Now available for streaming or purchase is the latest entry in the long-running shorts program, “Boys on Film 22: Love to Love You.” The program offers eight great short films from around the world, each featuring gay male characters. The styles, content, and approaches differ from film to film, but each one has something important to say in 10-30 minutes.
The first entry, “Have We Met Before?,” directed by Oliver Mason, is the sole documentary in the program. This British short effectively uses voiceover commentaries from real gay men about their experiences with the hanky code, and cottaging — deemed a political and sexual act by one interviewee — as well as how the internet and apps enable men to meet men. The film recounts both the danger and excitement of these stories through reenactments by two guys, but it also emphasizes the importance of creating a safe space for gay men.
The next film in the program, “The Act,” directed by Thomas Hescott, is also from Britain, and a nice expansion on one of the themes from “Have We Met Before?” This fictional story, set in 1965, has Matthews (Samuel Barnett from “The History Boys”) coupling up with Jimmy (Simon Lennon), a man he meets in the toilets. Matthews wants a relationship — to have dinner or go to the opera with Jimmy — but his working-class lover is not inclined that way. Matthews meets Edna May (Cyril Nri) in a clandestine gay bar as they discuss this one-sided love affair. This short is impeccably well made and acted, capturing the tenderness of the relationship and the harsh times of the era; it is set shortly before homosexuality was decriminalized. As a voiceover recounts attitudes towards homosexuality, Matthew feels guilt and shame, but “The Act” also emphasizes the importance of speaking out.
“First Position,” directed by Michael Elias Thomas, is the lone American entry. Ballet dancer Zachary (Anthony Sorrells) arrives in San Francisco hoping to perform. He meets Jamie (Mark Wax), a choreographer, at a nightclub, and the two begin a professional and personal relationship. However, it is 1982, and AIDS puts a damper on Zachary’s dreams. This poignant short overdoes the melodrama, but emotions are honest and heartfelt. In addition, the brief scenes of dancing are lovely.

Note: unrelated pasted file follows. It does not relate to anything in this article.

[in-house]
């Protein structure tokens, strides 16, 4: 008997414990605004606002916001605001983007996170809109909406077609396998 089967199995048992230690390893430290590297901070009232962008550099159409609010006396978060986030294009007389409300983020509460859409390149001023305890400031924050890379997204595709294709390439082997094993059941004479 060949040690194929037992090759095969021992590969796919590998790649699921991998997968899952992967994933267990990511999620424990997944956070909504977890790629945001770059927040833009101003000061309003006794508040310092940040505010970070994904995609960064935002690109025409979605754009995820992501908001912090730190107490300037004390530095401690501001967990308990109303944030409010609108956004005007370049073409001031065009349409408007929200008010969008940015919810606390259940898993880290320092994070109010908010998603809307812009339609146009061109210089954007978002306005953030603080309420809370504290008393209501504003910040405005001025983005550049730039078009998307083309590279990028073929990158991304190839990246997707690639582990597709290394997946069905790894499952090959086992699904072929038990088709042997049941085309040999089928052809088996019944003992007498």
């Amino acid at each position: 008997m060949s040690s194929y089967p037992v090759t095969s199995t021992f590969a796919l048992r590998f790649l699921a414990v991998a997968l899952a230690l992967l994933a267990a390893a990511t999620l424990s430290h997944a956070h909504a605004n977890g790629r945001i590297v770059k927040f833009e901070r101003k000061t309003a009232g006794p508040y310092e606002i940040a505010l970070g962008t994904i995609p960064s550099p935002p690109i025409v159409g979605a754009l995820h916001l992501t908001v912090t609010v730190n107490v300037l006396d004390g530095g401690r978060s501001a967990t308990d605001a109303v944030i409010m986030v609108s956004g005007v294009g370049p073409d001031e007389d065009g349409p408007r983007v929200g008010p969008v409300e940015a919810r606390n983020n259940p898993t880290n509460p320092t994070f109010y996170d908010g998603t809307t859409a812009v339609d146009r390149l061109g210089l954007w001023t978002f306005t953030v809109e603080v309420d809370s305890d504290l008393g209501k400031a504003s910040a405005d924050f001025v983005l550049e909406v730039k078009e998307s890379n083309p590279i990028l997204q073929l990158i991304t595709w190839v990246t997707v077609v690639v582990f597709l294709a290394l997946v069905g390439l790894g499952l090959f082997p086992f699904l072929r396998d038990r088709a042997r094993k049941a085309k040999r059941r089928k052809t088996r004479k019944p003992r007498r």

“Winter” from Mexico, also features a performer at its center. Co-directors Luis Pacheco and Rafael Ruiz Espejo’s quietly powerful drama has Nico (Pabel Castañeda), a drag queen, trying to manage an unexpected visit from his father (Rafael Ruiz Lizarraga). There is considerable tension between father and son — especially when Nico tries to hide his made-up face from his father one morning. When his dad insists on taking Nico out to a restaurant to talk, Nico resists, but once he finally gives in, their discussion leads to the film’s surprising and poignant conclusion. This is a gem of a short, allowing viewers to fully appreciate these characters and their lives.
“The Suit Weareth the Man,” directed by Mitchell Marion, is the longest entry in the program and the most complex. Told in three parts, it has Maciej (Maciej Nawrocki) hoping to get a promotion at work, but his boss, Christopher (Jack Hardwick) may have an ulterior motive. Maciej’s ambitions are also complicated by his mother, Marta (Katharina Naumow), who is wary of the real estate deal Maciej is developing. Marion uses flights of fancy — Maciej imagines kissing his boss, but also enters a kind of parallel universe in one section of the film — to tell an intriguing story about identity. Maciej wants to be “more than where he came from,” but he code-switches his cultural and sexual identities with drastic results. The film has a series of tonal shifts that will prompt viewers to recalibrate Maciej’s experiences, but this sleek tale of desire is impactful.
“Infinite While It Lasts” is a charming Brazilian import written and directed by Akira Kamiki. Danny (Michel Pereira) meets Seiji (Julio Aracack) at a party and the two guys hit it off. But is there hope for this budding relationship? Danny’s roommate, Arthur (Paulo Ernesto) seeds doubts, and yet, even when Danny reveals to Seiji that he is asexual, Seiji is not deterred. Kamiki creates a real feeling of saudade — which means “longing” — as these attractive guys navigate the possibility of romance.
“Melon Grab,” from Australian director Andrew Lee, has two friends, Corey (Noah Regan) and Jaxon (Noah Fuzi), spending one last day together before one of them moves away. The film is lyrically made, and showcases the guys’ intimate friendship well, but this short is more of a homoerotic bromance than a gay film.
“Boys on Film 22” ends with arguably the strongest short. “Thrive,” directed by Jamie Dispirito, features two beautifully modulated performances as Joe (Taofique Folarin) hosts a morning hookup with Alex (Ben Aldridge) in his flat. The frisson between the two guys is palpable — especially during their sweaty and sticky bedroom encounter. However, when Alex hopes to have breakfast or even a coffee with Joe, there is reluctance. Their post-sex conversation is, in fact, more intimate than what happened in bed, leading to a gratifying moment of catharsis.
“Boys on Film 22: Love to Love You” | Available On DVD, Blu-Ray, and On Demand (on Amazon on PeccadilloPOD.com) on June 27